There’s an early scene in 2009’s “Star Trek” movie that shows the boy Spock in school. While sitting in one of several dozen sub-floor pods, he’s rabidly bombarded with math and philosophy questions enveloped by a 360-degree virtual reality screen and cool computerized voice.
(A nifty homage to a similar scene from 1986’s “Star Trek IV: The Voyage Home”)
It’s a complete teaching and testing system without a teacher in sight.
A fantastic, sci-fi view on the future of our educational process…
Or is it?
Hello, Cyber School Teacher
My son has been experiencing kindergarten for the last few months. One day a few weeks back, I came home and found my son and wife at the dining room table looking intently at my wife’s MacBook Pro.
(It was like he had suddenly learned to read, found my blog and realized he’s a topic of this ongoing conversation!)
I walked closer and heard a new voice coming from the laptop. It was talking to my boy:
“What significant contribution to bioengineering was made on the Loonkerian outpost of Klendth?“
“The Universal Atmospheric Element Compensator.”
…Okay, those are lines from the “Star Trek IV” scene between the adult Spock and the Vulcan computer.
What was actually happening was a word recognition quiz for my human boy from a website called Reading Eggs. It’s a subscription-based tool that teaches kids to read for $59/year.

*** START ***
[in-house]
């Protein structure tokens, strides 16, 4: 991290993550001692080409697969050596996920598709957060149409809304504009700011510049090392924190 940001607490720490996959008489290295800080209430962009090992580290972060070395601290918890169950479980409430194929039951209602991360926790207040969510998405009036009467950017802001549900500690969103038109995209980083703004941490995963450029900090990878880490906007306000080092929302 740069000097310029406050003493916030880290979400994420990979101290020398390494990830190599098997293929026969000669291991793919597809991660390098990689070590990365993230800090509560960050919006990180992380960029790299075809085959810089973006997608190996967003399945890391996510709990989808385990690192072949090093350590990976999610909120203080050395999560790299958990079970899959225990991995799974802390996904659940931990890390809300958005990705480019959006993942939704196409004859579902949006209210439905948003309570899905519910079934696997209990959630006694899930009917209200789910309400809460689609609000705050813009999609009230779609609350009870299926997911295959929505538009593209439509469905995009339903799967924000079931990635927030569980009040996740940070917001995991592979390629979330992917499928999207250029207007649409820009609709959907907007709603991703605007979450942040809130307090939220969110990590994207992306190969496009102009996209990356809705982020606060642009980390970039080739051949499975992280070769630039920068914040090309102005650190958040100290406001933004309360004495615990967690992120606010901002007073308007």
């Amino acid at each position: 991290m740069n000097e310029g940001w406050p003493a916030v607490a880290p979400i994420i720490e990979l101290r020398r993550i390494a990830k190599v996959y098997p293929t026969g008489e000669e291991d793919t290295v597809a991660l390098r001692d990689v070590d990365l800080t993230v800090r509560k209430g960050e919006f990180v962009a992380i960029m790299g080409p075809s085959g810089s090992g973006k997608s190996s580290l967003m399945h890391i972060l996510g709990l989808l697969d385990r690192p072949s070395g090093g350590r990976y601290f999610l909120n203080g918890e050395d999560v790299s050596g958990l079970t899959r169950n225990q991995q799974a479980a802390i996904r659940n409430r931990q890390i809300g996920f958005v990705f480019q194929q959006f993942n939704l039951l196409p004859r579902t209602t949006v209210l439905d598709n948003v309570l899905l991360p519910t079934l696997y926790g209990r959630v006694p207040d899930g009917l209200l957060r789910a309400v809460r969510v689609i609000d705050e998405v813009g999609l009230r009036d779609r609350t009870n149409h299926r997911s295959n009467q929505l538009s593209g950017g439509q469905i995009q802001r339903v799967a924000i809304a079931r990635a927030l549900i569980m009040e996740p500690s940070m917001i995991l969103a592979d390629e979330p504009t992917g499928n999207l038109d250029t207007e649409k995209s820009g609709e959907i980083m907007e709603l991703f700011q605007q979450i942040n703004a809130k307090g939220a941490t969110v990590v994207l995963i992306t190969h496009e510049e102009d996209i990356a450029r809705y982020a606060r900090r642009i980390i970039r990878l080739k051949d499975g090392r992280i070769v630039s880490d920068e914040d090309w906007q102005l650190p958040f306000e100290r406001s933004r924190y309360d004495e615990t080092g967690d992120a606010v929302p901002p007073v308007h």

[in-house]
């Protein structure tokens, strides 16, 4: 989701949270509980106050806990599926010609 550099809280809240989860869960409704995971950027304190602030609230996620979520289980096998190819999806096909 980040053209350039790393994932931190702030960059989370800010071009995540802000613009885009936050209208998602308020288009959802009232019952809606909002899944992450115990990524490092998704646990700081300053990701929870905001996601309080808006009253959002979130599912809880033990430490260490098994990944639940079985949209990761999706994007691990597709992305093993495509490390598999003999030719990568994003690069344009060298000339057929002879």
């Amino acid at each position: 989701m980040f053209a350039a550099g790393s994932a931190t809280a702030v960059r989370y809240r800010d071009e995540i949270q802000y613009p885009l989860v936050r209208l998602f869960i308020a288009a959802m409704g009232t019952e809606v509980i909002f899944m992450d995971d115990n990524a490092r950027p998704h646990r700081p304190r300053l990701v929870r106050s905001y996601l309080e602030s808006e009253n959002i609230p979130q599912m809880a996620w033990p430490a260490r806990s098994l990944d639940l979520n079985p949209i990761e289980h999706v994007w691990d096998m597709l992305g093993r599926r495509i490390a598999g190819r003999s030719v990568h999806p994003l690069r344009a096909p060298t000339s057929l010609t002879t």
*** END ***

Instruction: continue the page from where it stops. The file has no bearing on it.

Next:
I thought it was simply a new resource my wife had found and was trying out. But it wasn’t. In fact, our boy had brought the entire idea of it home, because he uses the website at school.
In fact, his teacher had recommended that the students spend time with Reading Eggs at home.
(Part of their early homework regiment)
I know there are plenty of learning apps out there for kids, and we’ve used a number of them on our iPad over the past couple of years with our five year old. So computer-based teaching is certainly not new to us.
And of course I’m generally aware that computers have been completely integrated into all grade levels for many years.
But this was the first moment where I witnessed it up close and personal.
And in my home.
Of course, why wouldn’t the school suggest we use a good learning website, along with books, flashcards and sound charts that still involve letters and words on paper?
But I still stood there, trying to integrate this experience as a baby-boomer parent whose tech contact in grade school was limited to first-generation calculators and analog mimeo copy machines that created exam sheets reeking of alcohol-like ink no kid could resist from sniffing.
How Do You Feel?
I wasn’t upset. And I certainly shouldn’t have been surprised.
Maybe I just needed to have my little ‘Aha’ moment.
And acknowledge how ‘fascinating’ it all was… the similarity this scene had to the Vulcan learning process expressed in both “Star Trek” flicks.
I just had to recognize the presence of computers already so close to the center of my son’s formal education process.
And how do I really feel about all of this?
To quote another line from “Star Trek IV”…
I feel fine.